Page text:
Stand up paddle boarding might seem new in the outdoor sports circuit but it’s actually been around for thousands of years. Most recently, it’s become popular as a strength- and fitness-enhancing hobby, but it was originally used as a very practical way to travel across water.
The sport has been through a radical transformation over the years in terms of its purpose, techniques, and paddleboard equipment. Here’s a quick rundown to remind you there’s more history to that board under your feet than meets the eye.
As far back long as 1000 BC, tribes and fishermen in South America were making rafts by tying and weaving reeds together. This was a simple, albeit unstable way for them to move around on the water and it’s probably one of the earliest origins of the sport of surfing. They used a makeshift paddle fashioned from a long piece of bamboo, which is where the parallels between this early form of transport and the modern sport of stand up paddle boarding can be drawn.
There are similar stories of African tribes carving simple canoes on which they’d stand. Using paddles to propel themselves along rivers, they would use this technique to launch silent, stealthy attacks on their rivals.
You’ve almost certainly seen pictures of gondoliers punting through the canals in Venice, but have you ever considered that all they’re doing is a variation of SUP? The tradition started around 400 years ago as a means of traveling through the city, and although they use boats rather than boards, the technique of standing and using a paddle to propel through the water is still very much the same.
It should come as no surprise that the people of Hawaii have been enjoying the warm waters around their islands for hundreds of years. They have probably been making their own boards from the Koa tree for far longer than we realize, but records go back as far as the 18th century when Captain James Cook became the first European to see their surfing.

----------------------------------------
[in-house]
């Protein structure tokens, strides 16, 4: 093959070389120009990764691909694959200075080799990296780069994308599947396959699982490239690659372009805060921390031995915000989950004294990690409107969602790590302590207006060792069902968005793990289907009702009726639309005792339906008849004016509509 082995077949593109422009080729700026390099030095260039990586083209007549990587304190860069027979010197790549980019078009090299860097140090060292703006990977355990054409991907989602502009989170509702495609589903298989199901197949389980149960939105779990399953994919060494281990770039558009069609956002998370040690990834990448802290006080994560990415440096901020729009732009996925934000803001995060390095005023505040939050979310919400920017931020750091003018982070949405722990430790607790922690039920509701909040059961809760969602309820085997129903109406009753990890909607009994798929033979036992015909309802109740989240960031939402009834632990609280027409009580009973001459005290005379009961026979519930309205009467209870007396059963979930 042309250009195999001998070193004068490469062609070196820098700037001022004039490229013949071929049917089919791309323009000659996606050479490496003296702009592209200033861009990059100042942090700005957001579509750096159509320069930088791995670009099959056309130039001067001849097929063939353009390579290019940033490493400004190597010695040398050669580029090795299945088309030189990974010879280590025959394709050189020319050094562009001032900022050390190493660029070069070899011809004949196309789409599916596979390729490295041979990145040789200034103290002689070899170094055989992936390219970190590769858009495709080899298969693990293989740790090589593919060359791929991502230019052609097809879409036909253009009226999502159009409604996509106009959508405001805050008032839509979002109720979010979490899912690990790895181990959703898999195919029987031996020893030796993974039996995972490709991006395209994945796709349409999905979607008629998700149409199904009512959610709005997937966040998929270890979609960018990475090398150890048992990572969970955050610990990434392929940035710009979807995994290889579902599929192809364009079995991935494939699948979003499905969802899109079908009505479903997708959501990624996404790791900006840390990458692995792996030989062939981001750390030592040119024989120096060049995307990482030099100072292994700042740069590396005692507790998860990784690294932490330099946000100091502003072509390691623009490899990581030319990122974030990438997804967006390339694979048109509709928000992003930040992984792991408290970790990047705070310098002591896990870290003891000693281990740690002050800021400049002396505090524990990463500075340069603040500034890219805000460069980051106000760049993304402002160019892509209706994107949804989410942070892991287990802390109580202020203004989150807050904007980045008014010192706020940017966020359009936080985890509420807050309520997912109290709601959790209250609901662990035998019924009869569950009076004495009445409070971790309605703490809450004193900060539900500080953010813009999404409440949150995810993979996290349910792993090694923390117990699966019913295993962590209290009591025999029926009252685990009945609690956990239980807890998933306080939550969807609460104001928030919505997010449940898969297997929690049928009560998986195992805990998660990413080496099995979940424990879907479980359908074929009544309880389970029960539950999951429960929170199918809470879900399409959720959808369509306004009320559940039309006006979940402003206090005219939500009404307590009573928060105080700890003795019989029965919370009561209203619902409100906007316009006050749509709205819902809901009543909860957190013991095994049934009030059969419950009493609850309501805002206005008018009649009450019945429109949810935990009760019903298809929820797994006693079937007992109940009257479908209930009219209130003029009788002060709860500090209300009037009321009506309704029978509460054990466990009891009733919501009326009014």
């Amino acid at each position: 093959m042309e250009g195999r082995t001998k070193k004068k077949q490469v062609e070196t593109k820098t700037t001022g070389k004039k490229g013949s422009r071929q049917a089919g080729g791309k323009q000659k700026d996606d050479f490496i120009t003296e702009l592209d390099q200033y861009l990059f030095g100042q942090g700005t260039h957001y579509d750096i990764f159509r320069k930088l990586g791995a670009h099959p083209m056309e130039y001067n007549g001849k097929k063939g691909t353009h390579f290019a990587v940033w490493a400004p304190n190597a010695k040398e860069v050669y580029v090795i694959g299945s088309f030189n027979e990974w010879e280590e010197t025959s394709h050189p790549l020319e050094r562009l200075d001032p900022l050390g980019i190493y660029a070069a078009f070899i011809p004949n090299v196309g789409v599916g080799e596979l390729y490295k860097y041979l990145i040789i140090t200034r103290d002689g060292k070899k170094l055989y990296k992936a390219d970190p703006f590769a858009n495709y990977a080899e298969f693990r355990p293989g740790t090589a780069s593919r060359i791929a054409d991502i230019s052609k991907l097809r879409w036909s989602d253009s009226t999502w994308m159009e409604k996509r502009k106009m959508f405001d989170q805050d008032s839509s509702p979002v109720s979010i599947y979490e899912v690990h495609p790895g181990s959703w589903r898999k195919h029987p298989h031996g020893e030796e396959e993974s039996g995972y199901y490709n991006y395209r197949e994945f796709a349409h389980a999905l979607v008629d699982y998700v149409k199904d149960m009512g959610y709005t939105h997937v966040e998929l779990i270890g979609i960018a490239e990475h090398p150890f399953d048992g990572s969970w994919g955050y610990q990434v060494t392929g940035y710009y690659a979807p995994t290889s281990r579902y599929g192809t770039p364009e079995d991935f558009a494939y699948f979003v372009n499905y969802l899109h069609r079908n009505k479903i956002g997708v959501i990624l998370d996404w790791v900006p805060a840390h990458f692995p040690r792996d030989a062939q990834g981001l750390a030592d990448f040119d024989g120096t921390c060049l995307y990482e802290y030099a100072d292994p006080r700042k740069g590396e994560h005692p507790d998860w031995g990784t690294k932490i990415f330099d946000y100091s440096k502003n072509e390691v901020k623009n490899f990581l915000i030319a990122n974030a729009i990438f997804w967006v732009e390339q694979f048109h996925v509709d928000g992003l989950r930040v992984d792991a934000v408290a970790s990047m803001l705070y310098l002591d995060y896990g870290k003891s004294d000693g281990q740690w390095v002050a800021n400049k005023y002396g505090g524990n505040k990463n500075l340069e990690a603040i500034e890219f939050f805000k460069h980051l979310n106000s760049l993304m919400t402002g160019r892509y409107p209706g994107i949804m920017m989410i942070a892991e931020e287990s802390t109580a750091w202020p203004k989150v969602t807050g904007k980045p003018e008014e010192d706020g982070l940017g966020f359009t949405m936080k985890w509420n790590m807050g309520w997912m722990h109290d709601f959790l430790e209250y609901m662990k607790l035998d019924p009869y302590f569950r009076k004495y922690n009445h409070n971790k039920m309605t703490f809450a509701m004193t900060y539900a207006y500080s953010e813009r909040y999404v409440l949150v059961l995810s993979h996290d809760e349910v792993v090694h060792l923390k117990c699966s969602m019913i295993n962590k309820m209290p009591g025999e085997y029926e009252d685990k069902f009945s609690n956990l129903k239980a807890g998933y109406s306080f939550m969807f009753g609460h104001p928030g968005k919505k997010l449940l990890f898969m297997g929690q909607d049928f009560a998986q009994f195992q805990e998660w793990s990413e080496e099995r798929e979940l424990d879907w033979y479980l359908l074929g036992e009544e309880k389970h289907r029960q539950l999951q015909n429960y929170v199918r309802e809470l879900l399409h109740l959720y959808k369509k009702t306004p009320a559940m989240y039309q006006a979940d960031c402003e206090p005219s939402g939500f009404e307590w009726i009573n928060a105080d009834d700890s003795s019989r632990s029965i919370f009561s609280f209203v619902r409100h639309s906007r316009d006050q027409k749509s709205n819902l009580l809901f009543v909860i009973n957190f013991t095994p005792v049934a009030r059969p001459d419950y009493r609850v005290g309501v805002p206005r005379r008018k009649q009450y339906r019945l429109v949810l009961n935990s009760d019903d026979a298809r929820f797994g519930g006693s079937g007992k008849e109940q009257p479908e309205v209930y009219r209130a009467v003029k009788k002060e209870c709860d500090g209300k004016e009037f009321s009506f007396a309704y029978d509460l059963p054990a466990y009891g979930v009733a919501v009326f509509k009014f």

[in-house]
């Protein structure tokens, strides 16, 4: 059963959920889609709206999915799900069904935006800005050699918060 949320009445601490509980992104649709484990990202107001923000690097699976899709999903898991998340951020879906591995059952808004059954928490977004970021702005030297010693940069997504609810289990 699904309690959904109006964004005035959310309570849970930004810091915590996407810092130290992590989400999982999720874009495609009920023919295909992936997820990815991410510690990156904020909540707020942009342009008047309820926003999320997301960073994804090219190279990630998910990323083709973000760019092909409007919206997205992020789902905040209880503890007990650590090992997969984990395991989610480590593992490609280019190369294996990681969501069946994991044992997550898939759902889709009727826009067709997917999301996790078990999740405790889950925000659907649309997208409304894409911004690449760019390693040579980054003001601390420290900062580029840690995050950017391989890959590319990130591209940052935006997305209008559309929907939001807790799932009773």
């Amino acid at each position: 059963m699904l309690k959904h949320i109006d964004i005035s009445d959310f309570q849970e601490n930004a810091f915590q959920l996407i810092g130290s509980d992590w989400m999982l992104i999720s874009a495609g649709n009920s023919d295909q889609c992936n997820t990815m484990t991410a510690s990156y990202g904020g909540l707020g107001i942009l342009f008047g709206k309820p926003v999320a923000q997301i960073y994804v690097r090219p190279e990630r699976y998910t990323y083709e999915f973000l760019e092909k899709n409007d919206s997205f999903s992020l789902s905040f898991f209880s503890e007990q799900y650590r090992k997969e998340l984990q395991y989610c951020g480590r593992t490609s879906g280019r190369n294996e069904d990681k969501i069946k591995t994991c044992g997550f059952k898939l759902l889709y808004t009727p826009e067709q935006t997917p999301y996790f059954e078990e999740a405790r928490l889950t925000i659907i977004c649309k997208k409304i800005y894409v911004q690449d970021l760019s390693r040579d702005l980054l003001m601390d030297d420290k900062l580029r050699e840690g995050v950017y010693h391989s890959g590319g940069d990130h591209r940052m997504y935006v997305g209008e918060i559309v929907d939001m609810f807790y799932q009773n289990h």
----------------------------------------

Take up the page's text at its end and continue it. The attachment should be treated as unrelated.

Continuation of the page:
At that time, stand up paddle boards were representative of status. Less important or privileged people within the communities were only allowed small boards, while chiefs and village leaders rode crafts measuring up to five meters long – significantly bigger than the boards we use today.
Stand up paddling has firm roots in Africa, South America, and the Caribbean, but the 20th Century saw its popularity spread further east.
It wasn’t seen as a sport there as much as a method of increasing safety. In the stunning Mediterranean waters surrounding Israel, lifeguards took inspiration from the fishermen of the past. They found that the best vantage points came from being on the water rather than staying on dry land like lifeguards do today. They stood on paddle boards and used double-ended paddles to reach swimmers in danger quickly.
It wasn’t until the 1940s that stand up paddle boarding started to transform from a useful tool for traveling, fishing, or safety, and into something that more closely resembles the sport we know and love today.
In the 50 years between the 40s and the 90s, SUP popularity increased. It eventually resulted in SUP classes being relatively common towards the end of the 20th century. Originally it was taught as a technique to use on calmer, flatter water as an alternative to traditional surfing.
The first few years of the 21st Century saw stand up paddling evolve from an activity that was well liked into an element of popular culture. The likes of Laird Hamilton and Bob Pearson gained celebrity status, playing a huge role in SUP’s popularity today.
Nowadays, stand up paddling is everywhere. In 2013 it was declared that more people had tried to SUP for the first time than any other sport, which shows exactly how fast it’s growing.
The boards used today have come a long way since the reed rafts of 3000 years ago. Now, even the best inflatable SUP boards are carefully engineered pieces of sporting equipment.
The sport of stand up paddle boarding is no longer an add-on to surfing, kept for times for flat days in the summer when you just have to get in the water. Instead, paddling has taken on a life of its own, developing a whole range of niche variations like SUP for fishing, SUP yoga, and of course, SUP surfing.